Part 6: Tropicana Field
When I was a wee lad, there were a handful of parks that were almost exactly alike, and a whole bunch more that didn’t stray too far from the basic template – fully enclosed fields, with symmetrical walls (often with the stupid yellow line four inches from the top of the fence) and, often, covered with turf. The National League was swimming in these. They were called cookie cutters, a nickname not bestowed with fondness.
Tropicana Field is the opposite of those sterile ashtrays, at least compared with its peers. It’s the last traditional fixed dome left, and one of just two parks with the fake stuff on the floor. It’s got the catwalks that come into play. Nothing else in the sport is like it. It’s also the only current ballpark built on spec, constructed in hope of landing a major league team, which it did eight years after it was built.
Alas, just being different isn’t enough, as the Trop is generally regarded as the league’s worst venue, by quite some margin.
Still, even crappy ballparks deserve a good name (do they?). So, let’s give the fans of Tampa-St. Pete something they can be proud of when they stay as far away from the park as possible on game nights.
But if finding a great name for this crappy venue doesn’t excite you, let’s consider this an opportunity to find a suitable name for its eventual replacement.
Capacity: 42,735 (naked), 31,042 (with tarp).
Name: Tropicana Field, 1998-present. Stadium was also known as Florida Suncoast Dome and Thunderdome (non-Mad Max version) before being occupied by Rays.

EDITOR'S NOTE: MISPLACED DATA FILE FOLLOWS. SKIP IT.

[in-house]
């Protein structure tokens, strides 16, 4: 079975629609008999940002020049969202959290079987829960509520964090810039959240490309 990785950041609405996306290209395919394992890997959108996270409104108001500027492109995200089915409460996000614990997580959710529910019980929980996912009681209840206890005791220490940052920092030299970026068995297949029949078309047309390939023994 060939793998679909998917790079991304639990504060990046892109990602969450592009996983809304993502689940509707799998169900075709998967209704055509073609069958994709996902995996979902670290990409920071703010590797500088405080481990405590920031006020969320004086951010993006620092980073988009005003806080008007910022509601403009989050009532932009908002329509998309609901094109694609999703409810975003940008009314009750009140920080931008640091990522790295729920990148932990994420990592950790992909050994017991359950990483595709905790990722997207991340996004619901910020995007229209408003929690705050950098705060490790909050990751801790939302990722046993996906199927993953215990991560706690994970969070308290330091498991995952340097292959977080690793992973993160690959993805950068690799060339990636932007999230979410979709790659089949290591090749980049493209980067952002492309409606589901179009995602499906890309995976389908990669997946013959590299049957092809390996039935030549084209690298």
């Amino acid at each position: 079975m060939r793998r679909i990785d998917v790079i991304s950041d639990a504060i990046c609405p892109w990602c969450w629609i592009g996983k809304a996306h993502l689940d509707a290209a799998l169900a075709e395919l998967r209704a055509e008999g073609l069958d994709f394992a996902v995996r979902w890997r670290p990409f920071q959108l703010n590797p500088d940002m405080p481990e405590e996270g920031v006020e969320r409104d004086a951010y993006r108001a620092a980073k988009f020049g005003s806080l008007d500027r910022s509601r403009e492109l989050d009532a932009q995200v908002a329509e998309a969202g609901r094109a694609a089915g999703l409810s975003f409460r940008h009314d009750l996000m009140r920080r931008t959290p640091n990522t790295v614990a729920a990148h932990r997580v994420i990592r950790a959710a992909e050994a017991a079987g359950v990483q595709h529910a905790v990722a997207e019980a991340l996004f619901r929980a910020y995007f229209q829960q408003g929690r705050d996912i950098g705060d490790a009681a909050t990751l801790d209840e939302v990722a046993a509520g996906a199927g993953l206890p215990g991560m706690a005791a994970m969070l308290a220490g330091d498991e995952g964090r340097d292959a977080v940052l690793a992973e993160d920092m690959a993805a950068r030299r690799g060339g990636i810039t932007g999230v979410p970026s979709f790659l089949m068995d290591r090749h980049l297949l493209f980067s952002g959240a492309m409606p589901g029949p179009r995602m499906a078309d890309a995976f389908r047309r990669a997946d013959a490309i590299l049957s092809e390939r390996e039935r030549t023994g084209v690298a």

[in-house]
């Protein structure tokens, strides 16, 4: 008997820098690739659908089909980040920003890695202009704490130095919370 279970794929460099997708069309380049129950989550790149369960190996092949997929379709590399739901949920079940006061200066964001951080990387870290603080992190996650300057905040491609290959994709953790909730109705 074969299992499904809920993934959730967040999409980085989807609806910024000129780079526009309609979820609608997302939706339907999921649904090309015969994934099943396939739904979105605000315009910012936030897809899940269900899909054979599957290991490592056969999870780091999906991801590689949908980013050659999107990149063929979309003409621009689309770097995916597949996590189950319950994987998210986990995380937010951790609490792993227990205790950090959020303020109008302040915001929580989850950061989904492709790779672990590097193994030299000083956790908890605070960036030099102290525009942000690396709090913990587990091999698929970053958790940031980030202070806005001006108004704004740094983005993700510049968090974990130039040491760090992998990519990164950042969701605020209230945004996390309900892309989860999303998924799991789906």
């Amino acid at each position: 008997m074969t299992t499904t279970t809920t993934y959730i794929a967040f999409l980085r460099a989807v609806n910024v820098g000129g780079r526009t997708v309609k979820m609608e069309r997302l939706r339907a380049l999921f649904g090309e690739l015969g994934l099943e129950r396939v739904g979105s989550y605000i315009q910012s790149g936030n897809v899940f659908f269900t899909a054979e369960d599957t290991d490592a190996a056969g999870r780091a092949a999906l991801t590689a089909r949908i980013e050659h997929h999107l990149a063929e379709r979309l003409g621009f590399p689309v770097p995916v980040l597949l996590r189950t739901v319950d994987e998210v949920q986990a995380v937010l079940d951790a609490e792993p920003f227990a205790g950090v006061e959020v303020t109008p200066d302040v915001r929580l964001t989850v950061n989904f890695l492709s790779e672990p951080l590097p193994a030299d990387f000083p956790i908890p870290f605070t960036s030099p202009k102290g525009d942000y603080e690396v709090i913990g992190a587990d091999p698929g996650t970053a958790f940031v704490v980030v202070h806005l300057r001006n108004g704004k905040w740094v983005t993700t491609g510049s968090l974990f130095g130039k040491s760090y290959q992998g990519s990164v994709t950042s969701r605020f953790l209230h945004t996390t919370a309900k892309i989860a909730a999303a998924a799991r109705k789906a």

Other ballparks used by club in its current city: None
Distinctive Features: The aforementioned catwalks, the Ted Williams Hitters Hall of Fame, the Ray-filled Touch Tank beyond the right-centerfield fence, the dank.
Ballpark Highlights: In 1999, Wade Boggs became the first player to homer for his 3,000th hit.
In 2005, cheapskate owner Vince Naimoli had a Mets scout ejected from the ballpark for using his private bathroom.
After a decade of futility, the newly christened Rays played their first home playoff game, a 6-4 victory over the Chicago White Sox en route to their lone World Series appearance. The game was punctuated by Evan Longoria homers on his first two postseason plate appearances and the appearance of those godforsaken cowbells.
In 2011, the Rays rallied from a 7-0 deficit against the New York Yankees, capped by Dan Johnson’s walkoff homer in the bottom of the ninth. The victory completed an improbable final-month comeback to claim the AL wild card over the Chicken and Beer Red Sox.